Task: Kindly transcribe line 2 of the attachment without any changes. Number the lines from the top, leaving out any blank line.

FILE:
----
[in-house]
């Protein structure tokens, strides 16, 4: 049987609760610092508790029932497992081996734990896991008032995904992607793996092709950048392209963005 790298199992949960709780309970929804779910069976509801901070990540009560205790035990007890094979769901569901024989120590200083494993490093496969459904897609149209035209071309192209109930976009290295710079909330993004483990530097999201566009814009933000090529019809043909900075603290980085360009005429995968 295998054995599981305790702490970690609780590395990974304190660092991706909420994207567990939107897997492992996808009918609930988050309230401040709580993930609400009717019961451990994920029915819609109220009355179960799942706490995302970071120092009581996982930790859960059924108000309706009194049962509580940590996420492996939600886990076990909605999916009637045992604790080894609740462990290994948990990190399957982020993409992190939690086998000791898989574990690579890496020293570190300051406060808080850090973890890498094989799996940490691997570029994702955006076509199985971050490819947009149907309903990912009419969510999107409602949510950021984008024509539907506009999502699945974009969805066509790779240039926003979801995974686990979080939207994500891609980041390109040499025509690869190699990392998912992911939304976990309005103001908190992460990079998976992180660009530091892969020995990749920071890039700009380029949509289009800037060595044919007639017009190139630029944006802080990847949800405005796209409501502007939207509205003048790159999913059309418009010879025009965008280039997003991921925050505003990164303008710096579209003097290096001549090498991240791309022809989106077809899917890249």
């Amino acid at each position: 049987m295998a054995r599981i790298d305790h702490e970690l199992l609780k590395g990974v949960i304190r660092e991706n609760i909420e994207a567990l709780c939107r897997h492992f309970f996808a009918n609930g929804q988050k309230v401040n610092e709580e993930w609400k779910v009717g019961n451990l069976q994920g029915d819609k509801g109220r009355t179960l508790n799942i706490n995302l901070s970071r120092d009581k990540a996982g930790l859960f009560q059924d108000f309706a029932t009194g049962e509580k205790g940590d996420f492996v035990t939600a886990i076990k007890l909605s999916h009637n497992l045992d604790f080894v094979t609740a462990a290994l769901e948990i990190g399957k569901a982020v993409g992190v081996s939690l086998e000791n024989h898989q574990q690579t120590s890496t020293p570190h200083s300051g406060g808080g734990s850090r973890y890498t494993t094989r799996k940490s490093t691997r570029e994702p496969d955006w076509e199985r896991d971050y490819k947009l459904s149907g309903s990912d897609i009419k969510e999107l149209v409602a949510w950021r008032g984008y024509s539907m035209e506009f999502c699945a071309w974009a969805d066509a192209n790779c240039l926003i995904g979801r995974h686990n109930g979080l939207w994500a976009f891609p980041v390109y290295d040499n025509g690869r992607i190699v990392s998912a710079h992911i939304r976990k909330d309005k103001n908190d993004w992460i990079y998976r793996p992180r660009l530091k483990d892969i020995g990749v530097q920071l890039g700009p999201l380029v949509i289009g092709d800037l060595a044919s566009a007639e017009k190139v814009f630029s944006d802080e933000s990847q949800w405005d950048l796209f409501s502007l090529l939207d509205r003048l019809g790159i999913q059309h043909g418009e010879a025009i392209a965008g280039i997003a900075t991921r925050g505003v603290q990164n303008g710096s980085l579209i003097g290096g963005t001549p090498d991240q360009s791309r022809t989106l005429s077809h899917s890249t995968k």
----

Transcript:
């Protein structure tokens, strides 16, 4: 049987609760610092508790029932497992081996734990896991008032995904992607793996092709950048392209963005 790298199992949960709780309970929804779910069976509801901070990540009560205790035990007890094979769901569901024989120590200083494993490093496969459904897609149209035209071309192209109930976009290295710079909330993004483990530097999201566009814009933000090529019809043909900075603290980085360009005429995968 295998054995599981305790702490970690609780590395990974304190660092991706909420994207567990939107897997492992996808009918609930988050309230401040709580993930609400009717019961451990994920029915819609109220009355179960799942706490995302970071120092009581996982930790859960059924108000309706009194049962509580940590996420492996939600886990076990909605999916009637045992604790080894609740462990290994948990990190399957982020993409992190939690086998000791898989574990690579890496020293570190300051406060808080850090973890890498094989799996940490691997570029994702955006076509199985971050490819947009149907309903990912009419969510999107409602949510950021984008024509539907506009999502699945974009969805066509790779240039926003979801995974686990979080939207994500891609980041390109040499025509690869190699990392998912992911939304976990309005103001908190992460990079998976992180660009530091892969020995990749920071890039700009380029949509289009800037060595044919007639017009190139630029944006802080990847949800405005796209409501502007939207509205003048790159999913059309418009010879025009965008280039997003991921925050505003990164303008710096579209003097290096001549090498991240791309022809989106077809899917890249």